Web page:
“Nothing but Nukes”: 1945

Ryan Van Zyl, guest writer

Oscar Yoke was born in Dalton Georgia in 1920 to loving parents who owned a large corn farm. Yoke’s common country childhood consisted of working on the farm, fishing, and hunting. Oscar never went to school and never learned to read and write. His dad always said he would not need book knowledge to be a corn farmer. One day Oscar was coming back from fishing down at the creek, and to his surprise he saw his dad mowing a large strip of grass into a runaway. Oscar had heard about airplanes but had never taken a real interest in them. Later that year Oscar’s father went on a trip and one day Oscar saw a small figure in the clouds coming closer and closer. It was Oscar’s father in a small one seated plane, commonly known as a crop duster. It was at that moment that Oscar realized his passion: airplanes.
A crop duster is a plane that carries a pay load of fertilizer and pesticides. Oscar’s dad used the plane to easily spread these substances over the cornfields. Oscar dreamed of flying, many days he would stand and watch his dad fly the plane back and forth, as a dark haze of fertilizer showered the crops. When the plane was parked, Oscar would often sit in the plane and act like he was flying. One day Oscar’s mom Mary was going into town and Oscar asked her if she would find a book about airplanes for him. She came back with a book on early aviation. Slowly but surely Oscar taught himself how to read. He also memorized flight patterns, tips on flying, and on reading gauges. When Oscar was twelve, his dad granted his one and only wish: to fly.
Oscar jumped in the old worn seat of the little plane, and looked down the long, green air strip. With butterflies in his belly, he watched his dad throw the propeller down starting the engine. “Peddle to the metal Oscar pedal to the metal!” His father yelled as he ran to the side of the field. Oscar slammed the pedal on the ground, the plane began to creep forward and gain speed. Before he knew, it he was slowly pulling the rudder stick up putting him in the air. It was like no other feeling Oscar had ever experienced. With a big grin on his face, he circled the farm a couple of times. Lining up the small plane on the same green air strip, he circumspectly touched the plane down as his dad came running over exclaiming, “Yes, Oscar! That was flawless.”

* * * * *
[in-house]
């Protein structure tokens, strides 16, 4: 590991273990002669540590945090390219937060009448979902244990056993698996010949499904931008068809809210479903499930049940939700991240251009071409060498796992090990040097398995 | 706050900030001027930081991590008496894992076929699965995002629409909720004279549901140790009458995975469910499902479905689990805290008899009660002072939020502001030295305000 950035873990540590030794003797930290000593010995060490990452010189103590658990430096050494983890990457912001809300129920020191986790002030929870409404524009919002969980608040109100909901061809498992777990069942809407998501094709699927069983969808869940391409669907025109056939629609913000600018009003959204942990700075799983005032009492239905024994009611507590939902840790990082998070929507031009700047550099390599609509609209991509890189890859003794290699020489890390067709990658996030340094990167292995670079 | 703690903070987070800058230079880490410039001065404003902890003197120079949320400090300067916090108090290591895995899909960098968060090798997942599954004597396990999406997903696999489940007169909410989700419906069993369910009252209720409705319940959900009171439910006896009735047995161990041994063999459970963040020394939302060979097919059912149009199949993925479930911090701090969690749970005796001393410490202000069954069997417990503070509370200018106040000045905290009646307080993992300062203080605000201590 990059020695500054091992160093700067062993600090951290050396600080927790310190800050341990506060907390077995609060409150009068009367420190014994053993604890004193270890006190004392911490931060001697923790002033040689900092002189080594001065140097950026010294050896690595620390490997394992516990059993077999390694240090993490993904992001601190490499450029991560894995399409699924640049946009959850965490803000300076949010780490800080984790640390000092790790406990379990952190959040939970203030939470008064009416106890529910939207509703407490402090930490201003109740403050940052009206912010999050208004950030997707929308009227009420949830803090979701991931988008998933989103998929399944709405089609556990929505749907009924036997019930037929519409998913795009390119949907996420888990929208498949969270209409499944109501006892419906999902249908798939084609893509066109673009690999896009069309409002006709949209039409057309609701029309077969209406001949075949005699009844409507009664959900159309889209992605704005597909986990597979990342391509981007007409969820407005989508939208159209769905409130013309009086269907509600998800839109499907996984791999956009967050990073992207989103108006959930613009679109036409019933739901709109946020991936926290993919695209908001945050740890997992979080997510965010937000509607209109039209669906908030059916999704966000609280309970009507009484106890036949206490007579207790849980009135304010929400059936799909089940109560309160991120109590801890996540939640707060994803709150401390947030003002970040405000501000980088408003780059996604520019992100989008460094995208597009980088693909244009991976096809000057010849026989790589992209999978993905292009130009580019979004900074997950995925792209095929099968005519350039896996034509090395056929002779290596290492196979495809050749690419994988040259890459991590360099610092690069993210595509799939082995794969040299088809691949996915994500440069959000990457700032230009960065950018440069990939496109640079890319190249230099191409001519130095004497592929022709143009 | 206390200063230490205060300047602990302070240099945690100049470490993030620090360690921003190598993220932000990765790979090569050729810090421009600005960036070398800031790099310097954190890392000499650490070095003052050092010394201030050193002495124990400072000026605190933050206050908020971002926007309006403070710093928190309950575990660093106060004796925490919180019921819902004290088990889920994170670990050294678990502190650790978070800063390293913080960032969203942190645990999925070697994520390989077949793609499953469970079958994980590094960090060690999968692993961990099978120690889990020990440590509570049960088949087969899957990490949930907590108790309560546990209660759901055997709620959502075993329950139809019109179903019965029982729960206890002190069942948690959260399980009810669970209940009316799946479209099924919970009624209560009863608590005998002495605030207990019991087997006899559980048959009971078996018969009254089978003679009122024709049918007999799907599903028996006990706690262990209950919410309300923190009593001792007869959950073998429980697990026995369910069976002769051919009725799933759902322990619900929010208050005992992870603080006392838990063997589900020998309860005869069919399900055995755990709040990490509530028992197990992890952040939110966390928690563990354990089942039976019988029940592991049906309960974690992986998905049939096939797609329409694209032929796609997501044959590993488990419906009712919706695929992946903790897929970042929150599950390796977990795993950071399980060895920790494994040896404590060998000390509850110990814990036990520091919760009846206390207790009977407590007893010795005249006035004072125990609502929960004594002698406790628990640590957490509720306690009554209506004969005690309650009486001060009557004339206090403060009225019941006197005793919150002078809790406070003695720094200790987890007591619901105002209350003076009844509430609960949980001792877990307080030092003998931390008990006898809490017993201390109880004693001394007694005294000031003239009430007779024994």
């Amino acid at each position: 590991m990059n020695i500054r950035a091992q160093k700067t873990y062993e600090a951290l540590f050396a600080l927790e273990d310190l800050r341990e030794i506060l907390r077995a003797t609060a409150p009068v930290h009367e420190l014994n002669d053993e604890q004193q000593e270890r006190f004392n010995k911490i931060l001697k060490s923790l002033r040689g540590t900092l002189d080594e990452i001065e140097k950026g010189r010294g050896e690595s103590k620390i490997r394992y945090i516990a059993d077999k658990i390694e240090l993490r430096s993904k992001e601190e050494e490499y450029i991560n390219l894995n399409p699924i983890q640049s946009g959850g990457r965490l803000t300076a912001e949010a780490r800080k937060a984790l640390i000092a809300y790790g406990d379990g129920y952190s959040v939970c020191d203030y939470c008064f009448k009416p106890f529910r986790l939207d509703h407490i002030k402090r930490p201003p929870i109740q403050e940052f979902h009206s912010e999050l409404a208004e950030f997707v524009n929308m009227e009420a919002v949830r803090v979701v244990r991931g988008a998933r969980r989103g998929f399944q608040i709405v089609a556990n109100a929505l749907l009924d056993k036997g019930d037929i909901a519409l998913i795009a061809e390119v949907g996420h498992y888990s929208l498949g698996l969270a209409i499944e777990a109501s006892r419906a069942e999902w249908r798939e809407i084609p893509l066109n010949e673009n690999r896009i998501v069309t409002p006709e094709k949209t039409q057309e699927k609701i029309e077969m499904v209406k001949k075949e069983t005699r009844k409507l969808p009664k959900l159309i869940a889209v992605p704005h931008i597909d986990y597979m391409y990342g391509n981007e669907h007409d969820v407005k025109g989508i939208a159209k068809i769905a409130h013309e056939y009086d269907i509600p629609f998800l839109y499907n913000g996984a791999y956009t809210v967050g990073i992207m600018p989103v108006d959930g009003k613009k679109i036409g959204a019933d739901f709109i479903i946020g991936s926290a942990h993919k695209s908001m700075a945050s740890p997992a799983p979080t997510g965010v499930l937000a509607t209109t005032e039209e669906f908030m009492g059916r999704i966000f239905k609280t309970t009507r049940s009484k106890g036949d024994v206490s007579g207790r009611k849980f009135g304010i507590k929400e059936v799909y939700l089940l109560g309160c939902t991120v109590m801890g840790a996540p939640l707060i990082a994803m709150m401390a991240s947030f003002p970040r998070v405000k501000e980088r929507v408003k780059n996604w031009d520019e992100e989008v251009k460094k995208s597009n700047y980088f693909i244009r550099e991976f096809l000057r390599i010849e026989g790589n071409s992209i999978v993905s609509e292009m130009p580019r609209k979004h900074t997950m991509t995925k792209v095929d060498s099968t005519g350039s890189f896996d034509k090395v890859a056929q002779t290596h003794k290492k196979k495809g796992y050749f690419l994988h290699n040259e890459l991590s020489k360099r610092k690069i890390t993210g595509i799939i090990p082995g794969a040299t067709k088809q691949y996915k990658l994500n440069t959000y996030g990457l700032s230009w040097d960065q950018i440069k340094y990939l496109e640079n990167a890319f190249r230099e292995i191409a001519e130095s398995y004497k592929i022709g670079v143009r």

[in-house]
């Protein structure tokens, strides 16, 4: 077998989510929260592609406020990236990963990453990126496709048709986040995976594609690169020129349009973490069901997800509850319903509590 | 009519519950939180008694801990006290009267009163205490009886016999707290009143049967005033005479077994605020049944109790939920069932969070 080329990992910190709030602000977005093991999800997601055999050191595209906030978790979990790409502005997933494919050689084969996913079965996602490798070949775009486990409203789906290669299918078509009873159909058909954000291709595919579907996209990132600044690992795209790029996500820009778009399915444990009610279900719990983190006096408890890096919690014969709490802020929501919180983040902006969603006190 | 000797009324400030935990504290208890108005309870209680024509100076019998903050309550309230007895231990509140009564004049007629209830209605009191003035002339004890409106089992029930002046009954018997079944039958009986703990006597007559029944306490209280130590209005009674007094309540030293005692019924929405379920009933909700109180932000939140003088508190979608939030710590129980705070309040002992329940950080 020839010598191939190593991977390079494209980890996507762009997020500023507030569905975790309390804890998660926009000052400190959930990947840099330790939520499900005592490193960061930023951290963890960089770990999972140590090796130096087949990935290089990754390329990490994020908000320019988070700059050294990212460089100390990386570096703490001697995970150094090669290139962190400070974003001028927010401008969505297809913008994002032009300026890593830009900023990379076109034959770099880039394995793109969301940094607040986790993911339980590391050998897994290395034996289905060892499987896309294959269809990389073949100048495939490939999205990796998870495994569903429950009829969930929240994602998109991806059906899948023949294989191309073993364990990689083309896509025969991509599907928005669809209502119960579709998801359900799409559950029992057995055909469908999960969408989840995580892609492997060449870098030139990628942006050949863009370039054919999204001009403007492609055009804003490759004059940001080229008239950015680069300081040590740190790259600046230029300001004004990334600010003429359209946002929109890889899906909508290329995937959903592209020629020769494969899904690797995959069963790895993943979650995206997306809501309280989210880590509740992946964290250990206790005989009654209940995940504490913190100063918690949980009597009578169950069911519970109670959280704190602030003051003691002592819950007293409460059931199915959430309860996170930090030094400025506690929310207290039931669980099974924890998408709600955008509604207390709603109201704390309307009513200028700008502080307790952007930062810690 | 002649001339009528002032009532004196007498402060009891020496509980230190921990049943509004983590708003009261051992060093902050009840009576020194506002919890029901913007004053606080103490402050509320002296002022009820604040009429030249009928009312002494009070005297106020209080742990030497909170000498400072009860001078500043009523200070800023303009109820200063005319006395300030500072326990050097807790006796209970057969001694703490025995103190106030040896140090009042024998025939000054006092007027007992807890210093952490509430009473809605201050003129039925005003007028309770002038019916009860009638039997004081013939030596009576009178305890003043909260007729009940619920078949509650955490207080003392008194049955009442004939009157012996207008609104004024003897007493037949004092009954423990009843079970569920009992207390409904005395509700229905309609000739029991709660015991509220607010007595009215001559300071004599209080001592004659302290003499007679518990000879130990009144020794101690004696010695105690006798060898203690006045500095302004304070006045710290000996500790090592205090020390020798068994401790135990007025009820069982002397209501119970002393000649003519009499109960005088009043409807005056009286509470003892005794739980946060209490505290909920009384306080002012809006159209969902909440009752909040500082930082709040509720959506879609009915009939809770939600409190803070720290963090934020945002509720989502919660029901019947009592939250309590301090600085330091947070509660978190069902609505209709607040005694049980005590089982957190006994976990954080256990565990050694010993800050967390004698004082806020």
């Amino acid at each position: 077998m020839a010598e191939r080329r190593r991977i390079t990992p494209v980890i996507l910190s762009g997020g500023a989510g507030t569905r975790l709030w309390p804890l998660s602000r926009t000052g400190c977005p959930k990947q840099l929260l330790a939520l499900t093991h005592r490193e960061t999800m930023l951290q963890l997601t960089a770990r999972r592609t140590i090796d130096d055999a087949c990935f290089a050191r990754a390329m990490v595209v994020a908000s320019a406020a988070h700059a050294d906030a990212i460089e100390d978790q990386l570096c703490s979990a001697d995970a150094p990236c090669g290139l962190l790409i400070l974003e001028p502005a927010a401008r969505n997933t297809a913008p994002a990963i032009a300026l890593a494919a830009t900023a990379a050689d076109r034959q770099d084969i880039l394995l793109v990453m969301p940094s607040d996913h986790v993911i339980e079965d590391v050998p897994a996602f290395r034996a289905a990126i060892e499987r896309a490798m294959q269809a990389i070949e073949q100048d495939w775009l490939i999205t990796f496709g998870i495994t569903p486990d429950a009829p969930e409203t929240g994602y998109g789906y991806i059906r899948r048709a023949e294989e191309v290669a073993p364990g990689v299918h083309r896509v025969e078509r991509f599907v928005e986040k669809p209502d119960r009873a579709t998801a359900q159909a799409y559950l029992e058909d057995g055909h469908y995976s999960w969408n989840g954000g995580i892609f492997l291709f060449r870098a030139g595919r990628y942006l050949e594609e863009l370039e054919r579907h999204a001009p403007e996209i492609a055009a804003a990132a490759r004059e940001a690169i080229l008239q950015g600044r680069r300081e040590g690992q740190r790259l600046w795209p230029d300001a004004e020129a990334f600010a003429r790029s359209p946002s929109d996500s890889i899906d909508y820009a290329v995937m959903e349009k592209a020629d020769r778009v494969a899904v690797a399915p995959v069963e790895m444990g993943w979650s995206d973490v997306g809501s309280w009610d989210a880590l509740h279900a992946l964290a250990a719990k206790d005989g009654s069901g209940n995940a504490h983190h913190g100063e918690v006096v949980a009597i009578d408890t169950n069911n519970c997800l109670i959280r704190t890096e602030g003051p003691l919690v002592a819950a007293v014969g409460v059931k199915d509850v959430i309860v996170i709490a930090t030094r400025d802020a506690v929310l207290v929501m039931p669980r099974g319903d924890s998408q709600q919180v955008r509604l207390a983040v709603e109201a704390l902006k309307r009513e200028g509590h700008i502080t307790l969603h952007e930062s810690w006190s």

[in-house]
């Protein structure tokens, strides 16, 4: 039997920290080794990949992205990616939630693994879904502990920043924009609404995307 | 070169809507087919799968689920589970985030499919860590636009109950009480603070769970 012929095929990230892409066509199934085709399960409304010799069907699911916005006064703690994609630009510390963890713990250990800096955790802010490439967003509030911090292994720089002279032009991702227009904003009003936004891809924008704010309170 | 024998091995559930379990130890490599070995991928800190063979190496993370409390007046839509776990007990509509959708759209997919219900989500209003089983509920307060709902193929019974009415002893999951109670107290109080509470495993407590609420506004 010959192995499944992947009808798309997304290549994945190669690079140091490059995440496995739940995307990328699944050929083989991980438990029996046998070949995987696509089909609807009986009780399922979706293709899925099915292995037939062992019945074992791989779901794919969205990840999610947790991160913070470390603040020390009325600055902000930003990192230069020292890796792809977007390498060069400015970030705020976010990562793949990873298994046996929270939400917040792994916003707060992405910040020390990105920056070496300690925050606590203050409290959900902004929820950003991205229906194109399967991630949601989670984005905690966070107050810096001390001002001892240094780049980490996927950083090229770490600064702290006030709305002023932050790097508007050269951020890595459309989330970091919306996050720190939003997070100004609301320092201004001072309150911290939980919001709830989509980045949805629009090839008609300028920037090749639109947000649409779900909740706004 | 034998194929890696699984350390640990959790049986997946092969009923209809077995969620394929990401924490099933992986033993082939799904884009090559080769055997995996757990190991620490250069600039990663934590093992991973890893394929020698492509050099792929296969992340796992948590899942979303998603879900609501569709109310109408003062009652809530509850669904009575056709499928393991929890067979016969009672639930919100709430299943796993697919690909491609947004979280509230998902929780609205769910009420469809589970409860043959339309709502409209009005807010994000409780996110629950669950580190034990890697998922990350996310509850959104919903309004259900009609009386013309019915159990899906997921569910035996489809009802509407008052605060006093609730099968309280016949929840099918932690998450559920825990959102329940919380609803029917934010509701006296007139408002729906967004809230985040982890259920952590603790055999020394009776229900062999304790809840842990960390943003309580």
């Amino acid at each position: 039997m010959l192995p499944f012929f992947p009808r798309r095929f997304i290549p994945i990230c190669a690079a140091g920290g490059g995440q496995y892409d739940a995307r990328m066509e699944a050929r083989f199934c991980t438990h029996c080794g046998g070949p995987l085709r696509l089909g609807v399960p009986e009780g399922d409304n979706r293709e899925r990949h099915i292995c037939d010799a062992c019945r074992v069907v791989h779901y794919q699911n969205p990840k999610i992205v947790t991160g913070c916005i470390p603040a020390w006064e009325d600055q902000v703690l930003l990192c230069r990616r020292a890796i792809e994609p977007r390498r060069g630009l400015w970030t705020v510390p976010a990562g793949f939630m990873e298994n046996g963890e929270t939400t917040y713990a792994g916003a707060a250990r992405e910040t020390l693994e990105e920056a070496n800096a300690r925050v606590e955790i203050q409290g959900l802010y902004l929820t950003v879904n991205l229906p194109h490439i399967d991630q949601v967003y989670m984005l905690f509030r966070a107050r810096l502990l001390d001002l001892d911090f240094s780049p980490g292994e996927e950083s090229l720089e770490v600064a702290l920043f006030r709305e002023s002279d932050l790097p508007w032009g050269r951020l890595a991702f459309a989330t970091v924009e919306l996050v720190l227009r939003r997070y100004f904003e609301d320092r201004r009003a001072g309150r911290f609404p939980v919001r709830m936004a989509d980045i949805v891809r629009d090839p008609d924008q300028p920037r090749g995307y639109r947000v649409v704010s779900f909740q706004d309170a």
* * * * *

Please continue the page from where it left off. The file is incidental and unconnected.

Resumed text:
By the time Oscar was eighteen, he must have had over a thousand hours in the seat of that tiny plane. He had rebuilt the plane’s engine over a dozen times, he was incredibly familiar with every square.
September 1, 1939
World War II broke out. At this point in time, Oscar had no direction in life. All he wanted to do was fly. Because the second World War was starting, the Air Force was recruiting combat pilots. Because of the news about Kamikaze attack on a US battle fleet near Kerama Rett, He went into town to retrieve papers in order to sign up for the Air Force. Luckily, Oscar was excepted into the program. In boot camp he showed immense strength, skill, and wisdom. Oscar was Honored to graduate at the top of his class, showing great promise in his combat pilot career. As he walked across the stage he kept his head high for those who raised the flag on Iwo Jima that day. Oscar was later stationed in Fort Irwin Army Base in Barstow, CA.
One day, after a long and rigorous training fight, Oscar was called to the bases office. He walked into the office over hearing some soldiers talking about the Bataan Death March, he continued to walk pass where he was greeted by Master Sargent Joe Stain. Stain had been watching Oscar and all he had accomplished During his time at the base. Stain then reveled that he wanted Oscar to preform a top secret mission. Oscar was to scout out a prison camp on Japan’s main island and report back to Stain. This camp was one of the worse in Japan and the most notorious for conducting torture experiments on captive American soldiers. Sargent Stain signed Oscar on a special one week training program, that would ready him for the nearly suicide mission. Oscar was later informed that the next week of his life would be absolute hell on Earth.
On his first day of training, Oscar woke up to a bucket of ice cold water, 50 push-ups, and a man in a black uniform screaming. The mans name was drill Sargent Bob Buster. Buster was a tall, beefy, and intimidating man. The large scar on his left cheek was a eye sore and made it look like he had mistaken a stove as a pillow. Buster worked with Oscar on everything he would need in order to survive. When the week was over, Oscar felt very confident that he would be able to complete the mission. Just as his favorite golfer Byron Nelson completed his mission winning
27th PGA Championship